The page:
Questions to Answer for Positive Change

Answer these questions if you want to make a positive change.

Questions about Your Goals

  • What does the ideal look like?
  • Why do you want to make the change?
  • How will we know when we get there?
  • What would happen if you didn’t make the change?

Questions about Barriers to Change

  • What is stopping us from achieving it?

Questions about the Process

  • How will we get there?
  • What is the alternative?
  • What are the steps we need to take to get there?

Questions about Resources

  • Who has done this before?
  • What did they learn?
  • Who can help us?

Questions about the Means

  • Who is responsible for taking the steps to make the change?

 

20 Questions to Really Get to Know Someone

If you really want to get to know someone, ask them these questions. You might be surprised by the answers.

  1. Who matters to you?
  2. Who inspires you?
    • What is it about that person that inspires you?
    • How has your behaviour changed as a result of their influence on you?
  3. What are your greatest strengths?
  4. What have you done that you’re most proud of?
  5. What do you want to change about yourself?
  6. What is your passion?
    • What appeals to you about it?
    • What are you doing about it?
  7. If you had unlimited (time / money / resources) what would you do?
  8. What makes you laugh?
  9. What makes you cry?
  10. How old are you… on the inside?
  11. If you had one last piece of advice to give, what would it be?
  12. What is the biggest change you’ve made in your life recently?
    • Why did you make it?
    • What did you learn on the way?
  13. What frightens you?
  14. What makes you keep going?
  15. What is holding you back?
  16. What gets you our of bed in the morning?
  17. What films / books would you recommend to me?
  18. When did you last experience a shift in your world-view?
    • What brought it about?
    • How has it changed you?
  19. What do you do with your time?
  20. How do you have fun?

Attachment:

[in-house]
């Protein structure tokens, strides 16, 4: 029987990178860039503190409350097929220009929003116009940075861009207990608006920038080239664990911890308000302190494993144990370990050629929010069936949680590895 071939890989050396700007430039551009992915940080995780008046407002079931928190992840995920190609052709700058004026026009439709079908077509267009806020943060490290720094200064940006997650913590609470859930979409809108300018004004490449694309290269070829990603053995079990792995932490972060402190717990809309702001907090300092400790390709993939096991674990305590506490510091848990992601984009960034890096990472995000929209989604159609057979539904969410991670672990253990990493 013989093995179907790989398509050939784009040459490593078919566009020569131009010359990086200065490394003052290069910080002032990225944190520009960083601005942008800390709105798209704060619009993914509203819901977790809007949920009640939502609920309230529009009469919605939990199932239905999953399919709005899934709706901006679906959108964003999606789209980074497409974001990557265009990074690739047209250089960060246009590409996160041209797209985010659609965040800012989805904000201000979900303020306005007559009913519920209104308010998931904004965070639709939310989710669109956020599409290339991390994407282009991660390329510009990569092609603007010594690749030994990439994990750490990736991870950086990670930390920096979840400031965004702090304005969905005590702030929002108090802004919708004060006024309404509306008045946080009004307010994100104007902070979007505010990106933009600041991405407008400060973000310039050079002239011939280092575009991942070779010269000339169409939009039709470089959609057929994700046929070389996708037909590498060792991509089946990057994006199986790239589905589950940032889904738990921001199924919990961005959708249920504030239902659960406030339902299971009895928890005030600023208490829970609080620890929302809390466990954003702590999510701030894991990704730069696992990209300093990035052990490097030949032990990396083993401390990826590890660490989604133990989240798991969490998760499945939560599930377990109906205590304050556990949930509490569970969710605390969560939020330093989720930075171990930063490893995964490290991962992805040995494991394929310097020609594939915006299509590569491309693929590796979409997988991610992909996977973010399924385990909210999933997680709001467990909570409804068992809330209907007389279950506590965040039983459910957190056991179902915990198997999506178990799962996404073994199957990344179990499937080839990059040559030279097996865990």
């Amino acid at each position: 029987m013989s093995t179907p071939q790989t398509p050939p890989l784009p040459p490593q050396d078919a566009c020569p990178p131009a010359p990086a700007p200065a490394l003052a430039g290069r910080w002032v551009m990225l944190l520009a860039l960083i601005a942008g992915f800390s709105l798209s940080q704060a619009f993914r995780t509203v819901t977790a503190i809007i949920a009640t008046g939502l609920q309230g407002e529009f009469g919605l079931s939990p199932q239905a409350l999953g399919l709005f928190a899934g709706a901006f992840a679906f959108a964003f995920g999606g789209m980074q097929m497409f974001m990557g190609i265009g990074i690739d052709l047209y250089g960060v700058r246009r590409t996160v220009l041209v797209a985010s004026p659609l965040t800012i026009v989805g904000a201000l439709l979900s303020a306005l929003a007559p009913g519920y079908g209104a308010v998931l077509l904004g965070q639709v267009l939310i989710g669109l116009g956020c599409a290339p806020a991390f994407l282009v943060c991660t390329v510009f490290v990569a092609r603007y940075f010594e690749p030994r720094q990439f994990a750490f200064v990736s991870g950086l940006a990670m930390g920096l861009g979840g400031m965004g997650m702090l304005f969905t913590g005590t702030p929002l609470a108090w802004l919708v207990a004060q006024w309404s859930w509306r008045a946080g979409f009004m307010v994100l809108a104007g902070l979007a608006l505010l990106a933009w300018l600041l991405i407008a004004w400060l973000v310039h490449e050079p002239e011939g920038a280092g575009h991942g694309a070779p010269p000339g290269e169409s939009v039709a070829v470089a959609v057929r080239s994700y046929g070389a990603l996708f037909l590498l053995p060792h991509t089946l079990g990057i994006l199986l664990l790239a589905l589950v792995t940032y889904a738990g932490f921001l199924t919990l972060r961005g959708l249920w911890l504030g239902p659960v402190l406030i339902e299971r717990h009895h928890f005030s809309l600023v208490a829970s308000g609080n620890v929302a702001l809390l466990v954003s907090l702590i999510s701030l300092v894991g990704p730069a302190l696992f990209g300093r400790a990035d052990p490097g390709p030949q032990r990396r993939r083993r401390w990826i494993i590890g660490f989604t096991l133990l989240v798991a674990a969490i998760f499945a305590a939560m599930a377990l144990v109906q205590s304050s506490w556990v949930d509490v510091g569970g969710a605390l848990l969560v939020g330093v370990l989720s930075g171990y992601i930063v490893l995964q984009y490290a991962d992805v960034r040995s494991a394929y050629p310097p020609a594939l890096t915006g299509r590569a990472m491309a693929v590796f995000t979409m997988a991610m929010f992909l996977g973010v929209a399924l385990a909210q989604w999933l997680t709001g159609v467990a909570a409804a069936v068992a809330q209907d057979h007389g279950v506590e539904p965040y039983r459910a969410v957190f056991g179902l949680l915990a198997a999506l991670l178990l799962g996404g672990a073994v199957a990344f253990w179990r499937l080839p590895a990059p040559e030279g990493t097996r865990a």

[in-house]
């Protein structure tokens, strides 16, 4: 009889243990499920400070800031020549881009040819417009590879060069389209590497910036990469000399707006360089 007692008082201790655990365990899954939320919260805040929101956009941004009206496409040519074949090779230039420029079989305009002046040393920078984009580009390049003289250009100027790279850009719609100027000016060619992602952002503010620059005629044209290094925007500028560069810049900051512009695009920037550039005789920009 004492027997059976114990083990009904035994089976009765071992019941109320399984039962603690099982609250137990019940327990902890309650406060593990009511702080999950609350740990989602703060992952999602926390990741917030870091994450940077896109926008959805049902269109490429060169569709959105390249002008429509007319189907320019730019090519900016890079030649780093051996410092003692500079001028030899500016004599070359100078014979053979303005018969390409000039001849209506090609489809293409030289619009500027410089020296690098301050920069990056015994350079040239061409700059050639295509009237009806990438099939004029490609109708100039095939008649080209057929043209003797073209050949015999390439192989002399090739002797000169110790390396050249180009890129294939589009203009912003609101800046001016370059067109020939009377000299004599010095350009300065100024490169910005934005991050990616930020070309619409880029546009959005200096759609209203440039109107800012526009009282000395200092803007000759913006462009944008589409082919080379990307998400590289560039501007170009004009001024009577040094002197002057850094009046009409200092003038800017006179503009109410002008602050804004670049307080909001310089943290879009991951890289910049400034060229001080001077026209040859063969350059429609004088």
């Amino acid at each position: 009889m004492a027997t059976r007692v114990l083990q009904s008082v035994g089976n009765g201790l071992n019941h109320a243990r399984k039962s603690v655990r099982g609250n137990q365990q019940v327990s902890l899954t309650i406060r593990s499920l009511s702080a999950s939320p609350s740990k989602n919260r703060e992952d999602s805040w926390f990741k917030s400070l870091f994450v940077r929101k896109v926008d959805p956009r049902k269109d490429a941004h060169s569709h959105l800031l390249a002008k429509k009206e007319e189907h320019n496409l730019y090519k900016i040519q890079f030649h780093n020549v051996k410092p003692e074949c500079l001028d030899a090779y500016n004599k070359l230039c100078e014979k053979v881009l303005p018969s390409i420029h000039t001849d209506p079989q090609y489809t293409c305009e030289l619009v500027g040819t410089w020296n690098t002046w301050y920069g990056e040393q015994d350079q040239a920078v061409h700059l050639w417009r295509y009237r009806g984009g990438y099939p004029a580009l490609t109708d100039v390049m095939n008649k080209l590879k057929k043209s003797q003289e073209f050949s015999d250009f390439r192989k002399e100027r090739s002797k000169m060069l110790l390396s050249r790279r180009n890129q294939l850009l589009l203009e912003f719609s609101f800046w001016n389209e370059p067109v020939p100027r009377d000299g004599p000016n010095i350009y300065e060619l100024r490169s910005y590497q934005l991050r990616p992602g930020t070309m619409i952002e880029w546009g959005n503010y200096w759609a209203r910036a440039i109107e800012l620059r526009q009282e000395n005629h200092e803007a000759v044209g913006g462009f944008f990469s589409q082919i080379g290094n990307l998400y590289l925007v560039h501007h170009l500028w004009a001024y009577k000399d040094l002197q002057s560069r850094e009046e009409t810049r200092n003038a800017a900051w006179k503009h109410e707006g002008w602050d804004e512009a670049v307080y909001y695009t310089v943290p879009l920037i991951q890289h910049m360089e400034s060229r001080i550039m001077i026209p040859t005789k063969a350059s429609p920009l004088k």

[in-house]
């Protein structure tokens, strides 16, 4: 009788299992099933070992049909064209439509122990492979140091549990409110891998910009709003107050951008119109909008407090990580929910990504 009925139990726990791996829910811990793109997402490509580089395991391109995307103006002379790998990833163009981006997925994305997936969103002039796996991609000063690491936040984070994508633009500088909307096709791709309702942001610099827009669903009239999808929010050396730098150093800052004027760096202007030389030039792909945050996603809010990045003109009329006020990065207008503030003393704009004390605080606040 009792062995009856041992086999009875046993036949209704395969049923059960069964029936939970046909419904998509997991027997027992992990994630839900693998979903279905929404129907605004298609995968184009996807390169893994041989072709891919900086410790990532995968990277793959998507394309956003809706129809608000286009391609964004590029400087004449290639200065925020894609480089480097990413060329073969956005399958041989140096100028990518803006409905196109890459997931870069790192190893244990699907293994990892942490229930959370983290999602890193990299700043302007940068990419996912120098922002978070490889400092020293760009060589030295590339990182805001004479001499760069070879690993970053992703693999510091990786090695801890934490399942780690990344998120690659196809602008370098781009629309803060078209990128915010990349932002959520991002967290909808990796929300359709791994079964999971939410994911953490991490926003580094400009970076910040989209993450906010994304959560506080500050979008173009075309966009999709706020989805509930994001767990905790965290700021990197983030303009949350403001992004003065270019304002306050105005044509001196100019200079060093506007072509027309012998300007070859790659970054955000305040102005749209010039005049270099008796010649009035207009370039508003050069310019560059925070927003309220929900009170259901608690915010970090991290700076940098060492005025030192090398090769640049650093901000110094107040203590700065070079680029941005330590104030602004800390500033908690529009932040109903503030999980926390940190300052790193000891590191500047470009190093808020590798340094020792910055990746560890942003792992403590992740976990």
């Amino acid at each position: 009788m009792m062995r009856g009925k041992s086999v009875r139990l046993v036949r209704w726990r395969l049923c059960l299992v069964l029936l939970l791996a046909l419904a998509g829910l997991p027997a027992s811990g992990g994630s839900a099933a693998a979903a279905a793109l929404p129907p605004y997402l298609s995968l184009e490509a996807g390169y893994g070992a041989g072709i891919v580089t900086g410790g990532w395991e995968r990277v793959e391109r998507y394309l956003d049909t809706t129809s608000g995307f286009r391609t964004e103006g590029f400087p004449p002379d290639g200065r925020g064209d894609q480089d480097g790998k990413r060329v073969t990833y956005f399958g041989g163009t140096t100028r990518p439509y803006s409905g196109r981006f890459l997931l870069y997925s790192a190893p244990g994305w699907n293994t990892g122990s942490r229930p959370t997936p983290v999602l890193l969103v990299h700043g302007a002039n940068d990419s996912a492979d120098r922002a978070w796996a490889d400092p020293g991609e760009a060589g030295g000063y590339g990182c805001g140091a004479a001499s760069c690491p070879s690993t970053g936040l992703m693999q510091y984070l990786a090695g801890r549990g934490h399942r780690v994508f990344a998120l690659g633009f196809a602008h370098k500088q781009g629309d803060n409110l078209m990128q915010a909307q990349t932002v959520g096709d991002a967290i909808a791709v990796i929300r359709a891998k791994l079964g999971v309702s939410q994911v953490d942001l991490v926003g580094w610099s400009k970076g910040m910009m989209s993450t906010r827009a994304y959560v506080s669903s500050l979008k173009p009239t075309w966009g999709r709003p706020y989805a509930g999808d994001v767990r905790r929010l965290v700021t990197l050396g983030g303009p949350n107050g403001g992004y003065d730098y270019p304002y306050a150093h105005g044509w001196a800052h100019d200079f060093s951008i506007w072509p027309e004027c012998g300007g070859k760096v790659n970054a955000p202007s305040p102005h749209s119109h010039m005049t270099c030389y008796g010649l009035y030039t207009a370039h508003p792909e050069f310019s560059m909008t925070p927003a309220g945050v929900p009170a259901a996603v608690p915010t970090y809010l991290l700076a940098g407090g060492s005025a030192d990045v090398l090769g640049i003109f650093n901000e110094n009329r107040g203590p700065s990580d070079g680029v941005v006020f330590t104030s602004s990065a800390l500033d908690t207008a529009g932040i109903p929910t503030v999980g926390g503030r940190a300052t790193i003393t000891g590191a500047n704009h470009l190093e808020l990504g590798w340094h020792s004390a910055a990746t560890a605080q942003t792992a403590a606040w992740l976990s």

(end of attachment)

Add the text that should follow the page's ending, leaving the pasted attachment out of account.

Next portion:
Bonus Question

  • What should I have asked that I haven’t yet asked?

Acknowledgements

Image by Sigurd Decroos via FreeImages.

Your Turn

So, what is your answer to question 21?

Asking Stupid Questions

What should you do if you’re afraid that you’re asking stupid questions? Nobody wants to be laughed at, right?

Many years ago I knew a chap called Abdul, who was studying Maths in the same class as me. In every class we took Abdul would ask numerous stupid questions. More often than not, the questions came when the professor had filled several boards with complex calculations, and the question was about a really simple calculation right at the top of the very first board.

They say:

There is no such thing as a stupid question.

And the wag’s response:

No, there are just stupid people!

“Here he goes again”, we’d say to ourselves when Abdul asked his question. And eyes would roll, because Abdul was asking about something that was plainly obvious to the rest of us.

But…

Here’s the thing…

From time-to-time, something very odd would happen…

Abdul would as ask his stupid question, and the lecturer would ask if someone in the class would care to explain the calculation to Abdul and… well… none of us could. The whole class (about 30 of us) was silent. Somehow, every one of us had completely missed the point of that “obvious” thing, even the super-smart girl in the corner. We had all assumed we understood it, but unlike us, Abdul knew that he hadn’t. And on those occasions Abdul was doing us all a great favour, by asking his question.

Now,  I don’t like to say this, but this kind of thing occurred far more frequently than any of us cared to admit. After a couple of months, we began to understand that, when Abdul asked a question, there was a very good chance that we hadn’t understood something, either.

Now, Abdul was also a genuinely friendly chap, possibly the most friendly person I have ever met. So, despite our frustration with him, Abdul was universally liked. And, as the year rolled on, he was increasingly respected. Because, unlike the rest of us he wasn’t afraid to confront his own ignorance, and in doing so, he helped us to recognise our ignorance, too.

So, here’s my take on all this: Next time we’re not sure of something, our best strategy is just to ask that “stupid” question. And when we ask, to ask boldly. And I’ll bet that – at least some of the time – there will be others who will have those very same questions, but who are too afraid to ask. And I’ll bet that that – quite a lot of the time – there will be others who should be asking, but who lack the the insight to recognise their own ignorance.

But here’s the thing…

Even if nobody else is asking, even everybody laughs their socks off when we ask, there is something to gain from asking “stupid” questions…

And that is answers.

So, may we always have the courage to confront our ignorance, and to ask our “stupid” questions. Because, not to ask is as sure-fire way to remain in our stupidity. But by simply asking, we’re very likely to gain the understanding that we’re looking for. And there really is nothing stupid about that.

References

Acknowledgements